Last weekend, after two days at the Outdoor Retailer trade show in Salt Lake City, I snuck off into the mountains to try out some new ski gear on a big descent. Indeed, at almost 5,000 vertical feet, the Banana Chute off the west side of Mt. Ogden is among the largest sustained ski descents in the region.
I went with a group of locals, including blogger Kendall Card; J.T. Robinson, a pro Telemark skier; and the photographer Steven Lloyd.
Our day started with a car swap at 27th Street in Ogden, where we left Robinson’s stationwagon. It would serve as the shuttle at the day’s end. We drove the 17 miles to Snowbasin, jumped on the lifts, then skied off the back side of the resort into U.S. Forest Service land.
Mt. Ogden, a 9,570-foot peak, drops precipitously to all points of the compass. The Great Salt Lake and the city of Ogden sit more than a vertical mile straight down looking west. Our route of descent, the Banana Chute, is a squiggle of snow through rocks, a 45-degree avalanche path that pinches down to just 15 feet wide between rock bands at points during the ski.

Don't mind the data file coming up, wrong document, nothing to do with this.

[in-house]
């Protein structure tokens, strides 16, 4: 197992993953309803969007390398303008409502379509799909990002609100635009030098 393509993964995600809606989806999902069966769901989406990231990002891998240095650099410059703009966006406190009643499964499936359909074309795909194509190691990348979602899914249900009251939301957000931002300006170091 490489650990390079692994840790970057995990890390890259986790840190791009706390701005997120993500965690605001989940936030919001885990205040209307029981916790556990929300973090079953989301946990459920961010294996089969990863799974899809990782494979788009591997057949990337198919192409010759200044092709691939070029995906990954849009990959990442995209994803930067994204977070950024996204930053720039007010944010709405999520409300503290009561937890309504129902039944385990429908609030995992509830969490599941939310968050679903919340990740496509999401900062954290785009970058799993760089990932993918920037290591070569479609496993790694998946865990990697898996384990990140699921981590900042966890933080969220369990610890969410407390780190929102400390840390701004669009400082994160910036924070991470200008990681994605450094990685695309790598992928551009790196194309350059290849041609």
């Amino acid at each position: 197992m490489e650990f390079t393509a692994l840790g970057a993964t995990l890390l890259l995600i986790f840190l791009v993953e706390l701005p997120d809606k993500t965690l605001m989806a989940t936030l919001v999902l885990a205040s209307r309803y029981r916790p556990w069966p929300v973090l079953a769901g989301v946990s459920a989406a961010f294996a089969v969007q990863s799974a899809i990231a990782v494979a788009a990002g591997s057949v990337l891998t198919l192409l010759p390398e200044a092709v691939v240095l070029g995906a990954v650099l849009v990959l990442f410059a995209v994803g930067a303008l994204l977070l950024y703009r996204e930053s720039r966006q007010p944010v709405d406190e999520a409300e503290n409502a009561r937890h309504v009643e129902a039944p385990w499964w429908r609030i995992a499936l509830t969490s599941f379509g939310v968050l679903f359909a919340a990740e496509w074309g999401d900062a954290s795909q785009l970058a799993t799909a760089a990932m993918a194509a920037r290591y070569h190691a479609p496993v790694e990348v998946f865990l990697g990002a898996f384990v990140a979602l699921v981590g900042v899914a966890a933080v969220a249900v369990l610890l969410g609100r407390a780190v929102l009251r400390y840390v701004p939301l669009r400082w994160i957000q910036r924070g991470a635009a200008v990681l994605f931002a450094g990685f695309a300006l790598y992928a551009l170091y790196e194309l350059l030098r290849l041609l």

Needless to say, avalanche savvy is necessary for a trip like this. We had transceivers, shovels, probes, and Avalung breathing apparatuses. Card and Robinson spent a half-hour assessing snow conditions before making the leap into the top of the chute.
Once my edges were on the snow—which was mostly solid wind slab with occasional powder—the descent went quick. I rode the Black Diamond Kilowatt skis, mid-fat boards that handled the terrain with aplomb.
After making it past the maw of the chute, we weaved through trees and experimented with runs off side ridges. At one point we skied a blissful 50 turns through knee-deep Utah fluff. The ski ended with a long and flat trail along a creekbed, branches whipping in our faces for a half-hour or so as we pushed along.
Then the cars came into sight. I skied right to the pavement’s edge on 27th St., and clicked out. It’d been a couple hours and more than 5,000 vertical feet of skiing. Not a bad way at all to spend a Saturday morning.